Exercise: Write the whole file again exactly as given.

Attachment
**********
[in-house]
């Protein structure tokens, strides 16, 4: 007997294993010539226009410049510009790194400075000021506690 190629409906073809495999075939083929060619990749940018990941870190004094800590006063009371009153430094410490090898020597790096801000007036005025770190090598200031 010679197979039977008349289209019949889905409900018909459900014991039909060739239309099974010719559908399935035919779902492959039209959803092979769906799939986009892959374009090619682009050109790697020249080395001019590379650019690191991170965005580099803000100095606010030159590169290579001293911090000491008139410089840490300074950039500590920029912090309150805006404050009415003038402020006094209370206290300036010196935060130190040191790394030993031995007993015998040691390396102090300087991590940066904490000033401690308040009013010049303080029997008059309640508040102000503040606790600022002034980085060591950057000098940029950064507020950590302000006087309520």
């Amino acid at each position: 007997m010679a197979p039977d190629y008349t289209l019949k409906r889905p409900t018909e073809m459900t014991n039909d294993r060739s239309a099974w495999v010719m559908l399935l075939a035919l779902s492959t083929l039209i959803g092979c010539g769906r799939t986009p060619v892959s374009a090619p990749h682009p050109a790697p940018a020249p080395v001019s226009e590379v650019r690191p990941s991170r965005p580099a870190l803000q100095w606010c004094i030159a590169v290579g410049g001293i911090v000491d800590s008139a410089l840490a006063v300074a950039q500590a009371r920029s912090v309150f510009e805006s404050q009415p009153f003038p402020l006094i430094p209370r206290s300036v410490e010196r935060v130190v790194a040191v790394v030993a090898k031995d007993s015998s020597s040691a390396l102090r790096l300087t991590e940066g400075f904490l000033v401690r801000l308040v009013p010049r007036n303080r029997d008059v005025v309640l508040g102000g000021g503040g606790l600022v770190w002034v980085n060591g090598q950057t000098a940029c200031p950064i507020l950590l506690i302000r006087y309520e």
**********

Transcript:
[in-house]
């Protein structure tokens, strides 16, 4: 007997294993010539226009410049510009790194400075000021506690 190629409906073809495999075939083929060619990749940018990941870190004094800590006063009371009153430094410490090898020597790096801000007036005025770190090598200031 010679197979039977008349289209019949889905409900018909459900014991039909060739239309099974010719559908399935035919779902492959039209959803092979769906799939986009892959374009090619682009050109790697020249080395001019590379650019690191991170965005580099803000100095606010030159590169290579001293911090000491008139410089840490300074950039500590920029912090309150805006404050009415003038402020006094209370206290300036010196935060130190040191790394030993031995007993015998040691390396102090300087991590940066904490000033401690308040009013010049303080029997008059309640508040102000503040606790600022002034980085060591950057000098940029950064507020950590302000006087309520």
């Amino acid at each position: 007997m010679a197979p039977d190629y008349t289209l019949k409906r889905p409900t018909e073809m459900t014991n039909d294993r060739s239309a099974w495999v010719m559908l399935l075939a035919l779902s492959t083929l039209i959803g092979c010539g769906r799939t986009p060619v892959s374009a090619p990749h682009p050109a790697p940018a020249p080395v001019s226009e590379v650019r690191p990941s991170r965005p580099a870190l803000q100095w606010c004094i030159a590169v290579g410049g001293i911090v000491d800590s008139a410089l840490a006063v300074a950039q500590a009371r920029s912090v309150f510009e805006s404050q009415p009153f003038p402020l006094i430094p209370r206290s300036v410490e010196r935060v130190v790194a040191v790394v030993a090898k031995d007993s015998s020597s040691a390396l102090r790096l300087t991590e940066g400075f904490l000033v401690r801000l308040v009013p010049r007036n303080r029997d008059v005025v309640l508040g102000g000021g503040g606790l600022v770190w002034v980085n060591g090598q950057t000098a940029c200031p950064i507020l950590l506690i302000r006087y309520e």